The first poem, “Who’s for the game”, is written in 1915. 1915 was the second year in world war one, and thereby the beginning. Therefore, England needed as many young men as possible. At least Jessie Pope meant that. Around 5 million soldiers was the total number of the British army during the whole war. At the beginning of the war, the British army consisted entirely of volunteers, and they had quite a smaller army than France and Germany. This might be why Pope wants to get the young English men to enlist.
The second poem, “Base Details”, is from 1918. This was the last year of the war, so Sigfried Sassoon could look back on the war. Sassoon joined the army at the age of 28. It was the day England declared war in 1914, so he was a patriotic soldier. This poem is not the first critical publication he did. Earlier in 1917 he had a letter published in a newspaper, where he criticized the government for prolonging the war on purpose.
Who’s for the game?:
The poem “Who’s for the game”, written by Jessie Pope in 1915, is has one stanza with 17 lines. The rhymes it alternate rhymes: ABAB all the way, except for one line, “Com along, lads –“ In the first 12 lines, there is a certain structure of the syllables: 10, 8, 10, 8, 10, 7, 10 8, 10, 8, 10, 9. The last 5 lines have a different number of syllables: 4, 6, 11, 9. Therefore it’s irregular. In the end it only gets more irregular, because of the “mess” with the syllables and the length of the lines. The rhymes make the poem regular though.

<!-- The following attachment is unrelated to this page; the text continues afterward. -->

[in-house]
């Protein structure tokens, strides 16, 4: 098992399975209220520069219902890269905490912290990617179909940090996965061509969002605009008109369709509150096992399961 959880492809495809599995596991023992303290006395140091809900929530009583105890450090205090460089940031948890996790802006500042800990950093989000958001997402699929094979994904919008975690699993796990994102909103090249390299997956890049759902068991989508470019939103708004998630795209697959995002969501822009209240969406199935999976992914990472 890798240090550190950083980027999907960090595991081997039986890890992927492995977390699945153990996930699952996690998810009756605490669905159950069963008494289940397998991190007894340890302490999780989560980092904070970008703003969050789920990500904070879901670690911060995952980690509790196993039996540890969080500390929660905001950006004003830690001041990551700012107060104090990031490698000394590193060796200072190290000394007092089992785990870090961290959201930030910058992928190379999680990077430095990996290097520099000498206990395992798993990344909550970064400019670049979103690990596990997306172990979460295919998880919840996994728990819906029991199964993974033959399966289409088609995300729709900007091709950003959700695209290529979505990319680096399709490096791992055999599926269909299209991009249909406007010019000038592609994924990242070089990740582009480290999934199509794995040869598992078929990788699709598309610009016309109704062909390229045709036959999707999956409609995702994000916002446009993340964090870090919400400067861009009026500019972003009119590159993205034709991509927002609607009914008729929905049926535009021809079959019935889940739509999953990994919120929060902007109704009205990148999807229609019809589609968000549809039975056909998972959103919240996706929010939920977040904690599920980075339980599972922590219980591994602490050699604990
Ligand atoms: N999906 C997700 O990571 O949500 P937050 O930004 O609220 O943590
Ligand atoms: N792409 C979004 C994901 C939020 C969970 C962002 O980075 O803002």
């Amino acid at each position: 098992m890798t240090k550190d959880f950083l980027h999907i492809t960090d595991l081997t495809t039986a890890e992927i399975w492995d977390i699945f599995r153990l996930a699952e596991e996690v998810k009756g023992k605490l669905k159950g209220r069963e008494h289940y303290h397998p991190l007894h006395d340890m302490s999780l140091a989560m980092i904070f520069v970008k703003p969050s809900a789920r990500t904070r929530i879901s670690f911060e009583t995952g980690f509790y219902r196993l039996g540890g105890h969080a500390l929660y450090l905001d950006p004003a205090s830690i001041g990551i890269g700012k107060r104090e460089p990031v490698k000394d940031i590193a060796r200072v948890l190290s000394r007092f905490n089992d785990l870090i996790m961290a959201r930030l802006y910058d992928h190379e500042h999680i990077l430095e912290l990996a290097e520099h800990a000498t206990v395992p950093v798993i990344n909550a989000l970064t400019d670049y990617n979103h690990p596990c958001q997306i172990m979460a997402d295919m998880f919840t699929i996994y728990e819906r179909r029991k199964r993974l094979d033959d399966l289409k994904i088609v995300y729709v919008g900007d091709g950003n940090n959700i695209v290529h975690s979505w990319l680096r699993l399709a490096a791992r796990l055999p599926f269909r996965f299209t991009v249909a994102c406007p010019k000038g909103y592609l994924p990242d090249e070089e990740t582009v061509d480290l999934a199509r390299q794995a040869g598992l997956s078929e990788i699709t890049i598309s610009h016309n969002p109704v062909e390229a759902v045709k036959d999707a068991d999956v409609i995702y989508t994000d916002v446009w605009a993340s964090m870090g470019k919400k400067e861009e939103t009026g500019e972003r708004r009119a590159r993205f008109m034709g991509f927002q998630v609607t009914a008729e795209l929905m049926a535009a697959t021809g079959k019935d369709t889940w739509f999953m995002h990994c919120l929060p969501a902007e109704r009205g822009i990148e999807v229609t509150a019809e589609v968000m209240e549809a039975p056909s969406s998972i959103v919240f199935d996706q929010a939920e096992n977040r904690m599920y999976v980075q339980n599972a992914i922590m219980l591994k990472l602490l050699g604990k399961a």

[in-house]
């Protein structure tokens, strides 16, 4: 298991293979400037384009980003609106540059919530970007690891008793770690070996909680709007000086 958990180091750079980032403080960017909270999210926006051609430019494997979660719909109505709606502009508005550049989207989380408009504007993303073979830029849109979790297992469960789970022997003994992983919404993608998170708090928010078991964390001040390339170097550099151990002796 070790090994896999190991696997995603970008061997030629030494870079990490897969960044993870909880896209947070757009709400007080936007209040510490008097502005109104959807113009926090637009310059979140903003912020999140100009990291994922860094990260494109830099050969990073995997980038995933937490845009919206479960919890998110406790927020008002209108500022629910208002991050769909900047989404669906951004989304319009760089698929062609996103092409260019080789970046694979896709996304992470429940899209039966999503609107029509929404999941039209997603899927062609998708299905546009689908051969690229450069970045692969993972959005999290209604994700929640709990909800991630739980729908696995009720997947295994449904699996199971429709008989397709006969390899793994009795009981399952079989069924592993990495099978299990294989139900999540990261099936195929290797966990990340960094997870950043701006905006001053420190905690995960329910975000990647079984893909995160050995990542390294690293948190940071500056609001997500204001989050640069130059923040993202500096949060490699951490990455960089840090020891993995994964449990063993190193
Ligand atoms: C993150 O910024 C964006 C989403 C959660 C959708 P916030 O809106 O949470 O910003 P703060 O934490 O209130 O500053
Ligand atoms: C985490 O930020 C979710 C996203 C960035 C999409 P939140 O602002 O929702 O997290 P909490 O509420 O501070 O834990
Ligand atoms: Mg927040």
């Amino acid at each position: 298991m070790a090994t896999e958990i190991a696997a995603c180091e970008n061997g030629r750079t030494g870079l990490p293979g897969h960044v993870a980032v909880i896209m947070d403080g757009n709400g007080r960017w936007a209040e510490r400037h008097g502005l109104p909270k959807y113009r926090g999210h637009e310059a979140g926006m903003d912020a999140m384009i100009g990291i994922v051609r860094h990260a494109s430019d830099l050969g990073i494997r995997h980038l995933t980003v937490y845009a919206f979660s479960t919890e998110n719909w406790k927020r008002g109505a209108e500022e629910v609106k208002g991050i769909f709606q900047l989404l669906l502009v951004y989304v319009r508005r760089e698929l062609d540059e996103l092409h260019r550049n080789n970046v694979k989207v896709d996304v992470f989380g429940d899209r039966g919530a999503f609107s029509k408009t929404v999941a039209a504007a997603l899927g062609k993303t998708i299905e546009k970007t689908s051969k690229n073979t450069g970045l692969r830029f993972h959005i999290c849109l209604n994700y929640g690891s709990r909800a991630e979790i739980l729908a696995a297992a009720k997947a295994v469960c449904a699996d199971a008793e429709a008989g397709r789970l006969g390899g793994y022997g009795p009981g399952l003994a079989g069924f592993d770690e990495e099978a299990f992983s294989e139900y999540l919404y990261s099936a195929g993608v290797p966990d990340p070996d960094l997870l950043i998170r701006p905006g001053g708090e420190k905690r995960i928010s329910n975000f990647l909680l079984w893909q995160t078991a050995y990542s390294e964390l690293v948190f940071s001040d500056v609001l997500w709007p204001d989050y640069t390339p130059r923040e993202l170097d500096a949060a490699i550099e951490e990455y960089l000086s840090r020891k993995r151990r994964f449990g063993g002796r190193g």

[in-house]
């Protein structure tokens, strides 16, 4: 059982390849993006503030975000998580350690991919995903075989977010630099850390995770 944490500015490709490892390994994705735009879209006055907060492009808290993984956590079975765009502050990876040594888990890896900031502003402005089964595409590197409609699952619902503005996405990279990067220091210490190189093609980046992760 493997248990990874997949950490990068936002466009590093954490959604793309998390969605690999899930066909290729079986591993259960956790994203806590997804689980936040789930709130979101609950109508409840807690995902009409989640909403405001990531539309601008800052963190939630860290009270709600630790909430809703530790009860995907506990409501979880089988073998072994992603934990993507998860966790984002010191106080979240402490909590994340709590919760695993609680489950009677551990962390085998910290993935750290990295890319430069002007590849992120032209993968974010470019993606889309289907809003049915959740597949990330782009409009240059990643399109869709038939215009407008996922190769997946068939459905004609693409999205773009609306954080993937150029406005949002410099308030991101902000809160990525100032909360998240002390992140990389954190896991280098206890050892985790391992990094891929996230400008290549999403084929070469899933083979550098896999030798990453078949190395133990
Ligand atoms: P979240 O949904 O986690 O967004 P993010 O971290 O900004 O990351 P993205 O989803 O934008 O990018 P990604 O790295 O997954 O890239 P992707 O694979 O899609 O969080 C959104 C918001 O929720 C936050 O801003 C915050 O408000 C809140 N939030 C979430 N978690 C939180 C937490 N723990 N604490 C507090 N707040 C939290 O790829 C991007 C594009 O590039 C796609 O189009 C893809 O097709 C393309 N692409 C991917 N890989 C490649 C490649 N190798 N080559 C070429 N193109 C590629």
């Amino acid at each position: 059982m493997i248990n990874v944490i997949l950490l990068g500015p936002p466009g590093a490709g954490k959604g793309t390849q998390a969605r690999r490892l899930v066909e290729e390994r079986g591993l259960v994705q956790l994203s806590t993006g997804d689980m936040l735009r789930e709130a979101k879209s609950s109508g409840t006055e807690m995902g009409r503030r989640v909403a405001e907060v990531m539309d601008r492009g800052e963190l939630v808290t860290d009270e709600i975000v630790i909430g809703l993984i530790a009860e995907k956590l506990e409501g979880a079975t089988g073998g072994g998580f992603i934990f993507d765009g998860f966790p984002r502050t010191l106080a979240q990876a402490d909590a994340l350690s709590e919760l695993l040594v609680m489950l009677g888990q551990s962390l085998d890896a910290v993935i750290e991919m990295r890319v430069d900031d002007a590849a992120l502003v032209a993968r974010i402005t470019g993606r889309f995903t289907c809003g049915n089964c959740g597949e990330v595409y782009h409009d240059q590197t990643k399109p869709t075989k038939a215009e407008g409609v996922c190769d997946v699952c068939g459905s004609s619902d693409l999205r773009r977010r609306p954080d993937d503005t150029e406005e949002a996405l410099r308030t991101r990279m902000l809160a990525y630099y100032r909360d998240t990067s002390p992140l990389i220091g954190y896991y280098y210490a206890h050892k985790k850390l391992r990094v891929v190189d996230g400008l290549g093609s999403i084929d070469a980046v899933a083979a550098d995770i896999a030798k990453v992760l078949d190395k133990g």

Then poem is centred around some questions. The word “who” is repeated several times. These rhetorical questions make young men want to join the army, like, “Who’ll grip and tackle the job unafraid?”. The question is made to make the readers stop and think about it. This strategy with questions on repeat make the text a bit more regular. The title is matching the content about the game of war.
The poem “Base Details”, written...
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